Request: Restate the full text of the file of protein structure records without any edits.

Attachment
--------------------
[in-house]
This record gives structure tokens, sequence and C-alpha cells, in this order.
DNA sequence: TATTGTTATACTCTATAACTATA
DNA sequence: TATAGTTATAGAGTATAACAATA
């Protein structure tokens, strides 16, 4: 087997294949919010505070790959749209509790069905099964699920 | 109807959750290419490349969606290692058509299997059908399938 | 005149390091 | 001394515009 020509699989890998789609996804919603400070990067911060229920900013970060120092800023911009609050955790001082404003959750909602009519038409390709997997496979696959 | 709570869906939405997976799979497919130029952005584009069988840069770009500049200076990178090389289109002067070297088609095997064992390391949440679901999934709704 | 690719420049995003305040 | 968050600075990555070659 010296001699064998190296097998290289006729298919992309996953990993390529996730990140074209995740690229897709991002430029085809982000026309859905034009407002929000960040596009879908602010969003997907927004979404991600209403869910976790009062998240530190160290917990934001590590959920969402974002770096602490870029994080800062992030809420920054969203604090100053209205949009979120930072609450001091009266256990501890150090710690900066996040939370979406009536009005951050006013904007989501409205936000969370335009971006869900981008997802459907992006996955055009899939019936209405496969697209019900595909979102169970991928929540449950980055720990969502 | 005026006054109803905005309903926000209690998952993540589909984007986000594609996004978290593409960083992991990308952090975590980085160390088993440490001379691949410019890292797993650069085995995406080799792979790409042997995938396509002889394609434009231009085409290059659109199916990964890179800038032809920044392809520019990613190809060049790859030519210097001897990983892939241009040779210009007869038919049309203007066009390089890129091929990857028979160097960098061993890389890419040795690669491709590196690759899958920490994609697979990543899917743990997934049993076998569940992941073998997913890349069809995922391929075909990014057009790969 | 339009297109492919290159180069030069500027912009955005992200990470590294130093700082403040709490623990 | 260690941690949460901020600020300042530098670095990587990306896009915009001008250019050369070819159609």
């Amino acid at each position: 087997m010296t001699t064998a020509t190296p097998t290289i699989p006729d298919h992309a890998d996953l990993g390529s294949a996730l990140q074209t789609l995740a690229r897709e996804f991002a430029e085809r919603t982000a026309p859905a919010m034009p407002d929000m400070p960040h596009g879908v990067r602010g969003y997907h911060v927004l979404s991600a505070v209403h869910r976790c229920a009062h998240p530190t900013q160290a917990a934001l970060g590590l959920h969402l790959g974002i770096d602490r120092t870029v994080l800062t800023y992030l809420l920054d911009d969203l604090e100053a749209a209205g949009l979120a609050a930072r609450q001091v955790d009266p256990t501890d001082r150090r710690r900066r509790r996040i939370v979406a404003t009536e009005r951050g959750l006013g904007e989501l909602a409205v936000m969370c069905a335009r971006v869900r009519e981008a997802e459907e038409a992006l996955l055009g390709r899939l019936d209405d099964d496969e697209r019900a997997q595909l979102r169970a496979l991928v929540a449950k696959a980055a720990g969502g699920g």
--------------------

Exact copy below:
[in-house]
This record gives structure tokens, sequence and C-alpha cells, in this order.
DNA sequence: TATTGTTATACTCTATAACTATA
DNA sequence: TATAGTTATAGAGTATAACAATA
């Protein structure tokens, strides 16, 4: 087997294949919010505070790959749209509790069905099964699920 | 109807959750290419490349969606290692058509299997059908399938 | 005149390091 | 001394515009 020509699989890998789609996804919603400070990067911060229920900013970060120092800023911009609050955790001082404003959750909602009519038409390709997997496979696959 | 709570869906939405997976799979497919130029952005584009069988840069770009500049200076990178090389289109002067070297088609095997064992390391949440679901999934709704 | 690719420049995003305040 | 968050600075990555070659 010296001699064998190296097998290289006729298919992309996953990993390529996730990140074209995740690229897709991002430029085809982000026309859905034009407002929000960040596009879908602010969003997907927004979404991600209403869910976790009062998240530190160290917990934001590590959920969402974002770096602490870029994080800062992030809420920054969203604090100053209205949009979120930072609450001091009266256990501890150090710690900066996040939370979406009536009005951050006013904007989501409205936000969370335009971006869900981008997802459907992006996955055009899939019936209405496969697209019900595909979102169970991928929540449950980055720990969502 | 005026006054109803905005309903926000209690998952993540589909984007986000594609996004978290593409960083992991990308952090975590980085160390088993440490001379691949410019890292797993650069085995995406080799792979790409042997995938396509002889394609434009231009085409290059659109199916990964890179800038032809920044392809520019990613190809060049790859030519210097001897990983892939241009040779210009007869038919049309203007066009390089890129091929990857028979160097960098061993890389890419040795690669491709590196690759899958920490994609697979990543899917743990997934049993076998569940992941073998997913890349069809995922391929075909990014057009790969 | 339009297109492919290159180069030069500027912009955005992200990470590294130093700082403040709490623990 | 260690941690949460901020600020300042530098670095990587990306896009915009001008250019050369070819159609």
């Amino acid at each position: 087997m010296t001699t064998a020509t190296p097998t290289i699989p006729d298919h992309a890998d996953l990993g390529s294949a996730l990140q074209t789609l995740a690229r897709e996804f991002a430029e085809r919603t982000a026309p859905a919010m034009p407002d929000m400070p960040h596009g879908v990067r602010g969003y997907h911060v927004l979404s991600a505070v209403h869910r976790c229920a009062h998240p530190t900013q160290a917990a934001l970060g590590l959920h969402l790959g974002i770096d602490r120092t870029v994080l800062t800023y992030l809420l920054d911009d969203l604090e100053a749209a209205g949009l979120a609050a930072r609450q001091v955790d009266p256990t501890d001082r150090r710690r900066r509790r996040i939370v979406a404003t009536e009005r951050g959750l006013g904007e989501l909602a409205v936000m969370c069905a335009r971006v869900r009519e981008a997802e459907e038409a992006l996955l055009g390709r899939l019936d209405d099964d496969e697209r019900a997997q595909l979102r169970a496979l991928v929540a449950k696959a980055a720990g969502g699920g």